75 Harborne Road, Edgbaston, Birmingham B15 3DH
Tel : 0121 454 6171
Fax : 0121 455 8670
5.45pm to see all the candidates in action including me.
As warm up read the on line article from the interview with Editor of Professional Security Magazine, Mark Rowe.
by Mark Rowe, Editor
In November, elections are running for police and crime commissioners (PCCs). A former senior police officer is among those running, as an independent. Mark Rowe went for coffee with her and put some private security-related points to her.
What has the private security industry been doing ahead of the elections for police and crime commissioners? Cath Hannon asked me. I floundered for an answer until it dawned on me; that was an answer, of sorts. The private security sector has done zero about PCCs. Though that lack of action may only mirror a national lack of interest in the elections – which are not until November 15 – as a conversation with Cath Hannon showed, there’s much at stake, both for whoever gets elected in your police force area, and for the private security sector. Take the privatisation of the police, or outsourcing, or business partnering, ‘and all of them mean different things’, as she pointed out. She was in West Midlands Police for 30 years, reaching the rank of detective superintendent.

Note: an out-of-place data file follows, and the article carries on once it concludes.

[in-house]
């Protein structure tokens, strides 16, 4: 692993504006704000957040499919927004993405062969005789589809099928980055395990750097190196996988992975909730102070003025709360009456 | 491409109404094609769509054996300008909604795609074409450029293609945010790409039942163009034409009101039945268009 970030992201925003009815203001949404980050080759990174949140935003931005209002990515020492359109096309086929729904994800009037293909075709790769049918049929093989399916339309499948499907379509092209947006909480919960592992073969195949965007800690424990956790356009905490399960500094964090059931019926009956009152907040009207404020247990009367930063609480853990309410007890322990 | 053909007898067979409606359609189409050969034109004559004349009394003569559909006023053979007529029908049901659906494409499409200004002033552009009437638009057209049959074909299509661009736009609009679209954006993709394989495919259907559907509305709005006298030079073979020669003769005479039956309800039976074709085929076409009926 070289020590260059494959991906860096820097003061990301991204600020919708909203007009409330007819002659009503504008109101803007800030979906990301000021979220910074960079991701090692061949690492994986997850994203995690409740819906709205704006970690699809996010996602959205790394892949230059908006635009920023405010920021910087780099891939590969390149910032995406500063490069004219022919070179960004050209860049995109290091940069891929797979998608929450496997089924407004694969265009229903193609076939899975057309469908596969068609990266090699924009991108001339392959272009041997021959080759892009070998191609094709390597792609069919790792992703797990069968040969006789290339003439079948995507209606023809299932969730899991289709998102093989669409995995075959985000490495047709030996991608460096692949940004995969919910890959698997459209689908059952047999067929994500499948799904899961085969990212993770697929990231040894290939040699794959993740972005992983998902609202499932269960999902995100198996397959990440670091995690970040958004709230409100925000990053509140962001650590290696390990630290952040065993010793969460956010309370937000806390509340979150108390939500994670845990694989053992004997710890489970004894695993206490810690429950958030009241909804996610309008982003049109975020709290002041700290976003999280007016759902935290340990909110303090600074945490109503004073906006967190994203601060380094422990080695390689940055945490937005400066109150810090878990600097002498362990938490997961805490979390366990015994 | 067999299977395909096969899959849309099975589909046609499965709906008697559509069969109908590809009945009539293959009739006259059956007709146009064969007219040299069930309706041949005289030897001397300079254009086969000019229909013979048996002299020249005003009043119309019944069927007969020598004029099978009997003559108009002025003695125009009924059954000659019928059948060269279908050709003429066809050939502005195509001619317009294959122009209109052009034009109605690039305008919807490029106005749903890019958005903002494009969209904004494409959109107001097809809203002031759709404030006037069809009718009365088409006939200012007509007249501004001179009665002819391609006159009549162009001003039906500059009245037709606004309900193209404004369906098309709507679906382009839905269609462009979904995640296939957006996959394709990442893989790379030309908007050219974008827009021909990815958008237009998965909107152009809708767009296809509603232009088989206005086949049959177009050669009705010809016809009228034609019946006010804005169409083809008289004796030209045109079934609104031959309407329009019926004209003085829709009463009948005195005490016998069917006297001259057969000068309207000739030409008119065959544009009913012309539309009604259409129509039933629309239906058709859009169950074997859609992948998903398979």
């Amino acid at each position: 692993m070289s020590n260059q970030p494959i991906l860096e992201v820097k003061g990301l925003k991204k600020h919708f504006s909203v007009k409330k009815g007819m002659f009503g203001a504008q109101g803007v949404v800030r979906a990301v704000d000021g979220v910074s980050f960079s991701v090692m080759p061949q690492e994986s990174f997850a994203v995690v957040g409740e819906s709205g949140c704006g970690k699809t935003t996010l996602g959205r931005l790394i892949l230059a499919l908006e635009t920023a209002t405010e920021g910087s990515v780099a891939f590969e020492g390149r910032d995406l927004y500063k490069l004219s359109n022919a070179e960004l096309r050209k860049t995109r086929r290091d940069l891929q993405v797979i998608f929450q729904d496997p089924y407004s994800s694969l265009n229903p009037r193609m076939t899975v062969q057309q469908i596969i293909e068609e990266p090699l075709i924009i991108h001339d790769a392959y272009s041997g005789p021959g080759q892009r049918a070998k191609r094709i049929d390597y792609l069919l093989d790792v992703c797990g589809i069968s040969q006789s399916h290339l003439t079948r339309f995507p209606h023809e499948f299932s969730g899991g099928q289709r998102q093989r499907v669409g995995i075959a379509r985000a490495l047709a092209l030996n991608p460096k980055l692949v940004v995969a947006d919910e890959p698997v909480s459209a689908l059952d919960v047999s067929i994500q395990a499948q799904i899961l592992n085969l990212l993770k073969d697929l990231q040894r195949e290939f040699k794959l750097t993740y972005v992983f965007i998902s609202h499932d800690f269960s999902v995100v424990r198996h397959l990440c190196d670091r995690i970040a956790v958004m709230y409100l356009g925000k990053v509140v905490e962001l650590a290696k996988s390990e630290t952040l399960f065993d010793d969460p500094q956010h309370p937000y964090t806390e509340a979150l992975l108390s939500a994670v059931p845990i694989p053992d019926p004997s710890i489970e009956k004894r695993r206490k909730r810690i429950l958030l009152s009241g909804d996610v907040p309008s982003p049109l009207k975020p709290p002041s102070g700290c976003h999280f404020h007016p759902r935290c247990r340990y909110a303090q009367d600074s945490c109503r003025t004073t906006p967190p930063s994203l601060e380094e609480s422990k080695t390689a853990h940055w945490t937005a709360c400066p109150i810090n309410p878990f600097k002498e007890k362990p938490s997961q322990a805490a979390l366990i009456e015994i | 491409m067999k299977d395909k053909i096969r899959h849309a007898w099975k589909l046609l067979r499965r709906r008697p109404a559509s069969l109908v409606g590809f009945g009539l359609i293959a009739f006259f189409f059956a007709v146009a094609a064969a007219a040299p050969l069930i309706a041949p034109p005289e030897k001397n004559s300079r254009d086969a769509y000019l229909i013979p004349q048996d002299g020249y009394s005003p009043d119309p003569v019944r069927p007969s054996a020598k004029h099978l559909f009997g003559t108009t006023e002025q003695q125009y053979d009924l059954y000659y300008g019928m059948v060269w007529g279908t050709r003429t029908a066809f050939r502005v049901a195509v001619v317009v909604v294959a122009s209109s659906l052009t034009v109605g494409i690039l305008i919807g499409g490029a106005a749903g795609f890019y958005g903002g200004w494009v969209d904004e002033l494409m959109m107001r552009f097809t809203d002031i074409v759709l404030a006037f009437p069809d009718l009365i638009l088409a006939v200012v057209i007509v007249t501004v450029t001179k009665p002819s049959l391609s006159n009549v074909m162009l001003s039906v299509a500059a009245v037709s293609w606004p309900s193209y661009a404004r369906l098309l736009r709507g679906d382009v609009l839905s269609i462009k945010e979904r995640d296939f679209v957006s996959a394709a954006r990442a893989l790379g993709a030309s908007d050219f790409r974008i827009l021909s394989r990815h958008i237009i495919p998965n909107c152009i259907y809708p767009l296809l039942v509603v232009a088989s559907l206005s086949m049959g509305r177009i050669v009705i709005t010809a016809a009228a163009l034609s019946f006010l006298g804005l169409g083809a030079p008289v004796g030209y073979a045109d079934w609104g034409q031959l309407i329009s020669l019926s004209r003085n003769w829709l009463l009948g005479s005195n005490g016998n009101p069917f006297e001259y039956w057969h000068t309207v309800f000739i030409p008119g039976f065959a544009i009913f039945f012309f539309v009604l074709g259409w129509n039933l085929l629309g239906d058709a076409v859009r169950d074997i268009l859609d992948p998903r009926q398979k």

As featured in the April 2012 print issue of Professional Security magazine, West Midlands was one of the police forces, with Surrey, that was preparing a ‘framework’ as a template for forces to contract for work to the private sector. “But that seems to have stalled,” Cath said. On the other hand, she adds, Lincolnshire Police have entered into a long-term contract with G4S to deliver services. “So nationally we have an imbalance now, on what policing means; not just to the public, but to police officers, and to the Government as well. And there needs to be some clarity there.” Cath draws the line at what has been and is the core activity of the police: they can take away somebody’s freedom; they can detain people, whether to make them subject to an investigation or a criminal justice process. “And the only people who can do that have got to be individuals who are trained to a very high standard, who understand what it means to take somebody’s liberty, and understand that they are interfering with a key human right.” And there’s all sorts of legalities? I interjected. Cath went on: “And that’s non-negotiable, it’s a core responsibility for the police.”